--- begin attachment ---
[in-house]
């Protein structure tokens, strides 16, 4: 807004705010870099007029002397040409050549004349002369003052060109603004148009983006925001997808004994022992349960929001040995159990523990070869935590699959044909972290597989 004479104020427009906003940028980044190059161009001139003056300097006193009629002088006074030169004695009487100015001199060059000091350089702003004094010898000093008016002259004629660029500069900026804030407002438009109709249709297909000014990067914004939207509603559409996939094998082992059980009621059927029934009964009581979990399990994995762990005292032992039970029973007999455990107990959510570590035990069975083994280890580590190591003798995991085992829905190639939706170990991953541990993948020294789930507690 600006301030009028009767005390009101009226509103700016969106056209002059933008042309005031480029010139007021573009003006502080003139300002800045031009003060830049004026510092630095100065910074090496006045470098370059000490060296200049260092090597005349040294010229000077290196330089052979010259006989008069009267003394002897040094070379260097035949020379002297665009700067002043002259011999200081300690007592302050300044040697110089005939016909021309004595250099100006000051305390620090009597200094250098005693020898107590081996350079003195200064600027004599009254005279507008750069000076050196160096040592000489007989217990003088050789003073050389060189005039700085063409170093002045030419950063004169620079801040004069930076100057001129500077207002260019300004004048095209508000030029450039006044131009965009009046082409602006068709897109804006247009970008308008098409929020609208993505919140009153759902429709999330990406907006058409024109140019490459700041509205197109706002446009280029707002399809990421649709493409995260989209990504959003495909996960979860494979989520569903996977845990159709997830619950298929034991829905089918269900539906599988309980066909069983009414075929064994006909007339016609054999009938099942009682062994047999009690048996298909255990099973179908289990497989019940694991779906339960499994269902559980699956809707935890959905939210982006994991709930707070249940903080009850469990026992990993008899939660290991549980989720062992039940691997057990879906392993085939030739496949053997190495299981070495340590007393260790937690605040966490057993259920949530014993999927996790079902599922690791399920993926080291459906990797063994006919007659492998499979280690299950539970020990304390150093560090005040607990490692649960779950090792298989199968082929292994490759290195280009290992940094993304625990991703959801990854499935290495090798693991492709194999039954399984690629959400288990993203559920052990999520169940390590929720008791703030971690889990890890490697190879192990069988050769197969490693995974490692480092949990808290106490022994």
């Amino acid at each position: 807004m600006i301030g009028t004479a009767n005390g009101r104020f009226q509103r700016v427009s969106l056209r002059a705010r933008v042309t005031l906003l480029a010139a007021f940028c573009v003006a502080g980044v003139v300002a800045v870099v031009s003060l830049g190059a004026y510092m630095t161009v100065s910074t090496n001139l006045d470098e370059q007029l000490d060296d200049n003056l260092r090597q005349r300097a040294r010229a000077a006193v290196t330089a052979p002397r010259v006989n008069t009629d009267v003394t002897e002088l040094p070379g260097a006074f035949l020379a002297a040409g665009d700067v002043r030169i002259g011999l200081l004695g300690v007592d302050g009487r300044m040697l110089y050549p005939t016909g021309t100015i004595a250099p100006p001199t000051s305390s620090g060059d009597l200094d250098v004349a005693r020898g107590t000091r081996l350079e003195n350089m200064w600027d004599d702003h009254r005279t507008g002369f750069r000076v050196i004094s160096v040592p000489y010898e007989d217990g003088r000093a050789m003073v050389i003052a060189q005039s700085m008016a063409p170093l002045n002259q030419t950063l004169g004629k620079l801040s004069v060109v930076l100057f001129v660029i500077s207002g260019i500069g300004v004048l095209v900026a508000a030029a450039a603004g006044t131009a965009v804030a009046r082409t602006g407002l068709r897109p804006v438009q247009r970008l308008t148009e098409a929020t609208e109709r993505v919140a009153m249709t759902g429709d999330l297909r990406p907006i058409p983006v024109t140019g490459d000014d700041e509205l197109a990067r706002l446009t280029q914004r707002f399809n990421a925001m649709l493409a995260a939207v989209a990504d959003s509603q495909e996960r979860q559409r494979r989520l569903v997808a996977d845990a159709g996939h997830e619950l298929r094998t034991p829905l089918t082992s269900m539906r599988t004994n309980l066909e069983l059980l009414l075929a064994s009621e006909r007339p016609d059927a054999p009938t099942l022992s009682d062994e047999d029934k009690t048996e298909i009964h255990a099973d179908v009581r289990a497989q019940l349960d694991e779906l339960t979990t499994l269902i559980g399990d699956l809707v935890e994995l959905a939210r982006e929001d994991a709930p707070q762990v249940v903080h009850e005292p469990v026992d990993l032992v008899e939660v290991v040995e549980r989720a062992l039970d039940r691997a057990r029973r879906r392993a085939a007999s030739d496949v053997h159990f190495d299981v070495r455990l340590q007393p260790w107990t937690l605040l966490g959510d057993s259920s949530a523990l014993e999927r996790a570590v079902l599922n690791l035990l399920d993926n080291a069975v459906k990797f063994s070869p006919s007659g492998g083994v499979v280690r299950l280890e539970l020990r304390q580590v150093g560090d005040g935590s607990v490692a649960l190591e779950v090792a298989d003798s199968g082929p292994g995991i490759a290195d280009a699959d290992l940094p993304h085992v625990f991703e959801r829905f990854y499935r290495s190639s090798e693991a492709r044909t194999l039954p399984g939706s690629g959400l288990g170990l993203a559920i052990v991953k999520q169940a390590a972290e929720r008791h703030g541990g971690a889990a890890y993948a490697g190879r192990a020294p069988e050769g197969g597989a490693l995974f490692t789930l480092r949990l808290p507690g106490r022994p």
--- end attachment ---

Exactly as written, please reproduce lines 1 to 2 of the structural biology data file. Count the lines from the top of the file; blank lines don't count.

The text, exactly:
[in-house]
């Protein structure tokens, strides 16, 4: 807004705010870099007029002397040409050549004349002369003052060109603004148009983006925001997808004994022992349960929001040995159990523990070869935590699959044909972290597989 004479104020427009906003940028980044190059161009001139003056300097006193009629002088006074030169004695009487100015001199060059000091350089702003004094010898000093008016002259004629660029500069900026804030407002438009109709249709297909000014990067914004939207509603559409996939094998082992059980009621059927029934009964009581979990399990994995762990005292032992039970029973007999455990107990959510570590035990069975083994280890580590190591003798995991085992829905190639939706170990991953541990993948020294789930507690 600006301030009028009767005390009101009226509103700016969106056209002059933008042309005031480029010139007021573009003006502080003139300002800045031009003060830049004026510092630095100065910074090496006045470098370059000490060296200049260092090597005349040294010229000077290196330089052979010259006989008069009267003394002897040094070379260097035949020379002297665009700067002043002259011999200081300690007592302050300044040697110089005939016909021309004595250099100006000051305390620090009597200094250098005693020898107590081996350079003195200064600027004599009254005279507008750069000076050196160096040592000489007989217990003088050789003073050389060189005039700085063409170093002045030419950063004169620079801040004069930076100057001129500077207002260019300004004048095209508000030029450039006044131009965009009046082409602006068709897109804006247009970008308008098409929020609208993505919140009153759902429709999330990406907006058409024109140019490459700041509205197109706002446009280029707002399809990421649709493409995260989209990504959003495909996960979860494979989520569903996977845990159709997830619950298929034991829905089918269900539906599988309980066909069983009414075929064994006909007339016609054999009938099942009682062994047999009690048996298909255990099973179908289990497989019940694991779906339960499994269902559980699956809707935890959905939210982006994991709930707070249940903080009850469990026992990993008899939660290991549980989720062992039940691997057990879906392993085939030739496949053997190495299981070495340590007393260790937690605040966490057993259920949530014993999927996790079902599922690791399920993926080291459906990797063994006919007659492998499979280690299950539970020990304390150093560090005040607990490692649960779950090792298989199968082929292994490759290195280009290992940094993304625990991703959801990854499935290495090798693991492709194999039954399984690629959400288990993203559920052990999520169940390590929720008791703030971690889990890890490697190879192990069988050769197969490693995974490692480092949990808290106490022994």